Behold the Parrillada del Plata, otherwise known as the Great Mountain of Meat. Do you dare to scale it? Start at base camp, where tira de asado (short rib) and vacio (flank steak) await. Climb up a steep face of pechuga de pollo (chicken breast) and molleja (sweetbreads). By the time you reach the chorizo (juicy link sausages) and morcilla (sweetly spiced blood sausages), you are nearly to the summit. There you will find curving ropes of chinchulines, their grill-seared crackly skins contrasting nicely against the soft, livery meat within. These are small intestines.
But if that’s not a stop on the old digestive tract you care to make, then know this: There’s a really terrific $10 dish of steak and french fries.
Also: Towering sandwiches on house-baked bread. Memorable pastas. Layer cakes so massive you worry the waitress won’t have the strength to lift them from their display case in the corner of the dining room. There is a lot of good — and sometimes terrific — food to try at Sabores del Plata.
This Buford Highway restaurant serves the cooking of Uruguay and Argentina, the two South American countries separated by the Plata River and estuary. That translates as a winning mixture of asado (i.e., assorted grilled meats), South American-style Italian dishes and all kinds of baked goods — from dense, crusty dinner rolls, to cakes, cookies, empanadas and pizzas. After three visits, I’ve barely made a dent in the latter because, frankly, I’ve been too busy stuffing my face full of meat.
Those first great mouthfuls come at lunch over a chivito sandwich ($8.99). Though the name means “little goat,” nearly every farm animal but the goat contributes to this masterpiece. A thin beef filet gets star billing, but the supporting cast includes bacon, hard-boiled egg, roasted peppers, tomatoes and a nifty envelope of ham stuffed with mozzarella cheese that had been crisped on the griddle. What seals the deal is the crusty house-baked bread that tastes of many generations of Italian immigrant knowledge, as inimitable as a Philadelphia hoagie roll.
The Hamburguesa del Plata ($8.99) deserves a spot on the grand Atlanta hamburger tour. Two patties, cooked to a black crunch on the griddle, share a soft bun with bacon, ham, a fried egg, lettuce, tomato and lavish smears of mayonnaise. It all comes together into something soft and holdable that your mouth wants to keep opening wide for. The meat isn’t juicy, but the textures keep the pleasure quotient high.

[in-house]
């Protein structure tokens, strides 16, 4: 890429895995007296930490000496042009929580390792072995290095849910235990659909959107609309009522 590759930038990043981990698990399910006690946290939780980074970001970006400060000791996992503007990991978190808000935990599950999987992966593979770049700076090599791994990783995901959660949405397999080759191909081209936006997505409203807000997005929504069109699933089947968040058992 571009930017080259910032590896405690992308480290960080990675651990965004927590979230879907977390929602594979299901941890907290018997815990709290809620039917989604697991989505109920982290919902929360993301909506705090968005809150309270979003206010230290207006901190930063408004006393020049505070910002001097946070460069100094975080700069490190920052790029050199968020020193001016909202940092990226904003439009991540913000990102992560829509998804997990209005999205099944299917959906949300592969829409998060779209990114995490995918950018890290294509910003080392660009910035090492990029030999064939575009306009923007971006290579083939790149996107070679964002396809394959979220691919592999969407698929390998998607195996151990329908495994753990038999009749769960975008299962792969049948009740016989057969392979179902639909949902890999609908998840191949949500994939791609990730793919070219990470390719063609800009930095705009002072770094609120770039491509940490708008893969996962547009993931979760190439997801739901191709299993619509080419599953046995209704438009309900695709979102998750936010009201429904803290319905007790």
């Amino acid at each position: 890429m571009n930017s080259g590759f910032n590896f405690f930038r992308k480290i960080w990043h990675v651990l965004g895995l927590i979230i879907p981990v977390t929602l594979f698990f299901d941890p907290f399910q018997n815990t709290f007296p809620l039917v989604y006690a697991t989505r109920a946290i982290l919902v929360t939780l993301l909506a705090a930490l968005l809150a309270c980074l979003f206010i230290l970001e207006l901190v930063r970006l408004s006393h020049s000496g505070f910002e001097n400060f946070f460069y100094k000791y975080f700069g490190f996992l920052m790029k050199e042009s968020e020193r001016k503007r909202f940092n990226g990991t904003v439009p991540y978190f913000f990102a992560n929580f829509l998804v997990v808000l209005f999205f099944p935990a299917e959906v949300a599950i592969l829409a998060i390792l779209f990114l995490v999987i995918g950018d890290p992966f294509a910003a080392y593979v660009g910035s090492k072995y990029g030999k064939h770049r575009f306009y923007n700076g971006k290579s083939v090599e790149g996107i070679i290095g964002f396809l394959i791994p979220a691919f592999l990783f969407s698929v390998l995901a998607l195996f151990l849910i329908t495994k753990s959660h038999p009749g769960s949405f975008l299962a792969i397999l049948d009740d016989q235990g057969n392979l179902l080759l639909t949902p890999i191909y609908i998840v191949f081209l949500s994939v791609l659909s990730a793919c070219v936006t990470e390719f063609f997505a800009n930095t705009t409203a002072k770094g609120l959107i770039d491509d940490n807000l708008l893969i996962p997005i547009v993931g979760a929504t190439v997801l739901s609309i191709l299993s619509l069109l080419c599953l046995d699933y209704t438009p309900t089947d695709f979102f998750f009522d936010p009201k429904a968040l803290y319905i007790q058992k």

The menu items here are familiar in some ways and not in others. Lasagna del Plata ($10.99), for instance, starts with a layering of soft crêpes and cooked spinach. Then the whole gets buried in drifts of white béchamel sauce like a driveway in a snowstorm. Finally, the kitchen ladles on tuco — a bolognese sauce holding chunks of well-stewed brisket. The more you eat, the more the components mush together into a conglomerate of yum.
Meat is the heart of the matter in nearly every dish here. Start with gorgeous, flaky empanadas ($1.99) stuffed with olive-flecked ground beef filling, move on to thick slices of braised tongue in vinaigrette ($4.99, a steal) and dine on a breaded (if somewhat too mild) chicken cutlet ($8.99) that covers an entire dinner platter. Vegetarians who walk into this restaurant may want to collapse on the floor, sobbing.
But you, friend, have the Mountain of Meat to conquer. My wife and I attempt the parrillada for two ($30.99) and gasp when the brasero (a portable brazier) lands on our table.
A few notes on it. The sweetbreads are not cleaned of their connective tissue as they would be in a fancier restaurant, but that’s easy enough to accomplish with your knife, and they’re perfectly delicious after a dunk in the accompanying chimichurri sauce. The blood sausage tastes of onion, clove, sweetness, and love, and you will get over any squeamishness fast. The small intestine will prove more difficult. (Apparently, the cows fast a day prior to slaughter so their chinchulines are not, shall we say, a synonym for “prone to espousing falsehoods.” I hope that helps.)
But let me tell you about the entraña ($9.99) — a thick cross-section of skirt steak that has the beefy flavor of hanger steak. It comes with a side of choice, such as fries, fine mashed potatoes or Caesar salad. I can’t imagine there’s a better $10 steak in metro Atlanta.
Sabores del Plata is also a cheerful place. Plain, yes, but brightened with murals of tango dancers and caricatures of well-known South Americans. The staff welcomes newcomers warmly and makes plenty of recommendations.
Afterward, you might be too full for anything but an espresso. But follow your waitress’s recommendation if she steers you toward a fat slice of chaja ($4.50). We dove into this multi-layered assemblage of soft cake, peaches, dulce de leche, whipped cream and shards of meringue, finding reserves of appetite we didn’t know we still possessed. Sabores del Plata will do that to you.SABORES DEL PLATA 6200 Buford Highway, Norcross, 678-743-4671 Food: A wide range of Uruguayan and Argentine specialties Service: Friendly and welcoming, though some servers speak more English than others Best dishes: Chivito sandwich, entraña steak, lasagna, parrillada Vegetarian selections: Some sides, but this restaurant is a carnivore’s delight Credit cards: All major cards Hours: 10:30 a.m.-10 p.m. Mondays-Thursdays; 10:30 a.m.-11 p.m. Fridays; 8 a.m.-11 p.m. Saturdays; 8 a.m.-10:30 p.m. Sundays Children: A great choice for kids Parking: Self-parking in lot Reservations: Yes Wheelchair access: Full Smoking: No Noise level: Loud TV at lunch, moderate at night Patio: No Takeout: Yes